Walk from Llangollen Wharf to Pontcysyllte Aqueduct

The big walk of Britain’s canals - a mere handful of miles, yet a riot of thrills. Rare birds hide in big skies, wildfowl bob on the water, and munching sheep fill green fields. And this walk showcases the Pontcysyllte Aqueduct, Thomas Telford's engineering marvel, the longest and highest aqueduct in the UK.

Narrowboat crossing the Pontcysyllte Aqueduct Narrowboat crossing the Pontcysyllte Aqueduct

11 miles of the Llangollen Canal, built between 1795 and 1808, including Pontcysyllte Aqueduct and Llangollen Wharf, are a designated UNESCO World Heritage Site. Even for those too fearful to venture across, Pontcysyllte Aqueduct is the ultimate must-see event of Britain’s canals.

Canal: Llangollen Canal

Start: Llangollen Wharf OS Grid ref: SJ214423 Postcode: LL20 8TA

Finish: Pontcysyllte Aqueduct OS Grid ref: SJ270421 Postcode: LL20 7TY

Distance: 6.4km / 4 miles

Route instructions

Start: High above the town, Llangollen Wharf is busy with boats, people and horses. Before engines, canal boats were traditionally pulled along from the towpath by sturdy horses. Horse-drawn boats have become a rare sight on today’s waterways, with only a handful still operating for tourism. The Wharf runs horse-drawn boat trips along the canal and motorised boat trips to Pontcysyllte Aqueduct.

1. Turn right to follow the towpath heading away from the wharf. The canal is very narrow here, often only wide enough for one boat.

2. When you’ve walked past the visitors’ moorings, both canal and towpath widen as glorious views spread out in front of you.

3. One of the canal’s many lift bridges is left open to allow for passing boats. It’s blissfully solitary and the locals are sheep, herons and soaring kite.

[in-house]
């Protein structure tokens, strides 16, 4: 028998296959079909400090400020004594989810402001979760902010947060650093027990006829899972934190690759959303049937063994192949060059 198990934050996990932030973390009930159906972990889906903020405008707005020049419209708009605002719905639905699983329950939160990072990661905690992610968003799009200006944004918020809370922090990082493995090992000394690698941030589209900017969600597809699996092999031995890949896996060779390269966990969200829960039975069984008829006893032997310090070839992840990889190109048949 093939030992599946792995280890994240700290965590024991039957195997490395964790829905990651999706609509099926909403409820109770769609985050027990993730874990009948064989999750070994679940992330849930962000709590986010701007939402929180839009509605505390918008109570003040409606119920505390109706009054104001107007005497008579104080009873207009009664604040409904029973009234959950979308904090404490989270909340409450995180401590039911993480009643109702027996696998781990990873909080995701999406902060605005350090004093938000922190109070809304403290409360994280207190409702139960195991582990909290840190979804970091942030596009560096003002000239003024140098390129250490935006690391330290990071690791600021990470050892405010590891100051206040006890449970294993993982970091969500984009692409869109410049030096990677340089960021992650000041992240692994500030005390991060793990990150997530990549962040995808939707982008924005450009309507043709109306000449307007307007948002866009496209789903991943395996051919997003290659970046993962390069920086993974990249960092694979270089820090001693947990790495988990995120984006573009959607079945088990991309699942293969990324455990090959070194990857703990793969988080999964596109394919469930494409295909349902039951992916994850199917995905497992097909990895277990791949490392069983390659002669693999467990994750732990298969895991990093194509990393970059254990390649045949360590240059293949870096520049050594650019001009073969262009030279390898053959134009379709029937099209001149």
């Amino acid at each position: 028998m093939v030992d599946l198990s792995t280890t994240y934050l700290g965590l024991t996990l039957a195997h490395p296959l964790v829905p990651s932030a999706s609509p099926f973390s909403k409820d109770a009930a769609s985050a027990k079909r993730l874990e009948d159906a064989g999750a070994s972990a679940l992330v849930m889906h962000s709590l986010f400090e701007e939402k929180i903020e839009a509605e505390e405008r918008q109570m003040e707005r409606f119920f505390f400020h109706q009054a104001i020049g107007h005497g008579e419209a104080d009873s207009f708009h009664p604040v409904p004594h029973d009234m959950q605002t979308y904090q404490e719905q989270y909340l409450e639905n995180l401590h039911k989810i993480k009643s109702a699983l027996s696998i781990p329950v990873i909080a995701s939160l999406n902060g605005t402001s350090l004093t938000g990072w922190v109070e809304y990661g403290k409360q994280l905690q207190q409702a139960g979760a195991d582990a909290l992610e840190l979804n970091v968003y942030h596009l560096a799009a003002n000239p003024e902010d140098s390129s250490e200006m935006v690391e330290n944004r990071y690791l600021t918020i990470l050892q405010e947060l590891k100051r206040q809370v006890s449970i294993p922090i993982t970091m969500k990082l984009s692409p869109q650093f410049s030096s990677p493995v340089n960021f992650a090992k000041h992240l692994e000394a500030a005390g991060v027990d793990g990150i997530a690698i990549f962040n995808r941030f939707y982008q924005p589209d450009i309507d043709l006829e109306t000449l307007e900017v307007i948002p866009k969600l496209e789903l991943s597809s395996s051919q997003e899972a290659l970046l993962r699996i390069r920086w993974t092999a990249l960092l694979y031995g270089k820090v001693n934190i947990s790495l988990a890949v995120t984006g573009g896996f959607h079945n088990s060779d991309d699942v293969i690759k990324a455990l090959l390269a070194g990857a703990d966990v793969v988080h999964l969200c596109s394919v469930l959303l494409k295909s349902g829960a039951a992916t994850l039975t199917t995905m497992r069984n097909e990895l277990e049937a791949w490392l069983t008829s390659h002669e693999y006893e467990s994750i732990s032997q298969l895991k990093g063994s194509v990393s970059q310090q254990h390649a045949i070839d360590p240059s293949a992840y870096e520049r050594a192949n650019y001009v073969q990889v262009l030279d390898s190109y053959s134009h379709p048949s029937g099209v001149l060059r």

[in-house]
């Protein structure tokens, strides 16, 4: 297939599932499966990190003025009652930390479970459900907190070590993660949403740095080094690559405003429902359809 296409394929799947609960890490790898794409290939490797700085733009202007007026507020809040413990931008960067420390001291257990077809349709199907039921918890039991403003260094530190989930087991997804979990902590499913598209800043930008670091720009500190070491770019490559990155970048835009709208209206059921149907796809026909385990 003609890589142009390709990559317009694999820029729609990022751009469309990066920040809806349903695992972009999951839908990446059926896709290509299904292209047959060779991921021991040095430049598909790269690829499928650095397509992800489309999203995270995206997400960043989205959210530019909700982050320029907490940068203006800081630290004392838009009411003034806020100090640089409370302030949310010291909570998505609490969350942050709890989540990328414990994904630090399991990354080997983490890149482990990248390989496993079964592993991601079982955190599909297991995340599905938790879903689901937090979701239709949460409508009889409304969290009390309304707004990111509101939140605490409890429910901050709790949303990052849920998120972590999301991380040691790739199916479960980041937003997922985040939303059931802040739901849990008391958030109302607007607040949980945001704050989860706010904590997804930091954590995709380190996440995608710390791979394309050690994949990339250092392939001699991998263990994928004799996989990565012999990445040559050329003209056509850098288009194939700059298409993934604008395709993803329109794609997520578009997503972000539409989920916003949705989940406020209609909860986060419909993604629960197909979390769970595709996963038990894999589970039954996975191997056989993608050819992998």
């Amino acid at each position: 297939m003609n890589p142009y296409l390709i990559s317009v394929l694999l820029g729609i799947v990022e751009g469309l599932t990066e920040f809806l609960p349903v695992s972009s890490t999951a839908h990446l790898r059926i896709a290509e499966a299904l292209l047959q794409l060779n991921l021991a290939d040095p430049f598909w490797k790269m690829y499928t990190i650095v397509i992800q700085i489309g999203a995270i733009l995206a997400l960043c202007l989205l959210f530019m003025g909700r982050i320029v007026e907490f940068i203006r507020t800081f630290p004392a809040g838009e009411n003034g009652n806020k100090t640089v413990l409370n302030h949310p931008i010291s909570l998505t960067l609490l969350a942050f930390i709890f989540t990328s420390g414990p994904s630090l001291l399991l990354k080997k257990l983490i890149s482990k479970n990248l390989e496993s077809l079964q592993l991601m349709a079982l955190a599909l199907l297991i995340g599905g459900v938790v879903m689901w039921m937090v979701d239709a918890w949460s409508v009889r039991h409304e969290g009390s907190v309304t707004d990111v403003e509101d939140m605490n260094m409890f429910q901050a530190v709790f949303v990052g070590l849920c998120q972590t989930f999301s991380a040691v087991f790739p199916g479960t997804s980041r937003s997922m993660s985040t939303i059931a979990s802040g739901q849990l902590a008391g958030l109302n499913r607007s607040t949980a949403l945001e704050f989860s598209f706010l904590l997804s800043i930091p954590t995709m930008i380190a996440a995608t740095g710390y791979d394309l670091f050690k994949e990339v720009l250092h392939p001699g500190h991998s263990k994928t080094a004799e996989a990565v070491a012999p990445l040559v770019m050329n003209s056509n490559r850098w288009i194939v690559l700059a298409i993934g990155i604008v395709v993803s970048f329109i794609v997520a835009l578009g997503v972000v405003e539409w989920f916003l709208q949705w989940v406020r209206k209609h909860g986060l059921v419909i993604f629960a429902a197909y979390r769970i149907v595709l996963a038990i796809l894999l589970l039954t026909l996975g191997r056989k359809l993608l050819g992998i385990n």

4. The canal curves under bridge 42, then the trees clear and the view of the Dee valley below is breath-taking. This is a great spot to linger as not only are there views of the valley and the ruins of Castell Dinas Bran, built in the 1260s, on the hill behind you, but also a bird’s-eye-view of boats slowly wending their way through this narrow passage.

5. Once you’ve dragged yourself away from the view, the canal continues to wind its narrow leafy way past sheep-filled fields and under characteristic stone bridges.

Boats on the Llangollen Canal Boats on the Llangollen Canal

6. The canal hugs the hillside with occasional peeks over the river valley below. Unusually, this canal has a 2mph flow as it feeds water to other canals so you may notice a slight current in the water heading downstream making boating trickier.

7. Look closely under the many bridges and tight corners and you’ll see where towing ropes once gouged into the masonry as horses tugged their heavy cargo.

8. Cross the narrow footbridge over the canal, pass some houses then cross over the road. During the Industrial Revolution, Trevor Basin was a busy wharf with tramways linked to iron foundries, chemical works, brick and tile works and nearby coal mines. It is busy today with holiday and trip boats, and there is usually plenty of boating activity to watch. Cross the footbridge and turn right to reach the Aqueduct.

9. One of the Wonders of the Waterways, Pontcysyllte Aqueduct is the longest and highest aqueduct in the UK, 1007ft long and 127ft high, and spans the river Dee in the valley below. Built by Thomas Telford and William Jessop, the Aqueduct was completed in 1805 and is considered to be one of Telford’s greatest engineering achievements. It sends shivers to the vertiginous and the non-vertiginous as, believe it or not, its 18 arches are held together with ox blood and Welsh flannel. The brave can tread the slim towpath that hugs the water, while boaters steer into the flying bathtub, white-faced, with sheer drops without even railings on their side. The story of the unpronounceable aqueduct is more than a history of who built it and why - it is the drama it has created, and continues to create, as anyone who ventures across plays their part in the living documentary of this wonderful, terrifying marvel. Railings at the start of the Aqueduct have grooves carved from the ropes of giant horses that once trod trustingly over a brave manmade structure.

End: When you reach the other side, you could follow the road down to the river and get the awesome view from below (it's a steep hill back up to the Basin though). Relax on the grass by the water, explore the Aqueduct and Basin, hop on a bus or walk back to the Wharf from a different perspective.

Route map for Llangollen Canal walk Route map for Llangollen Canal walk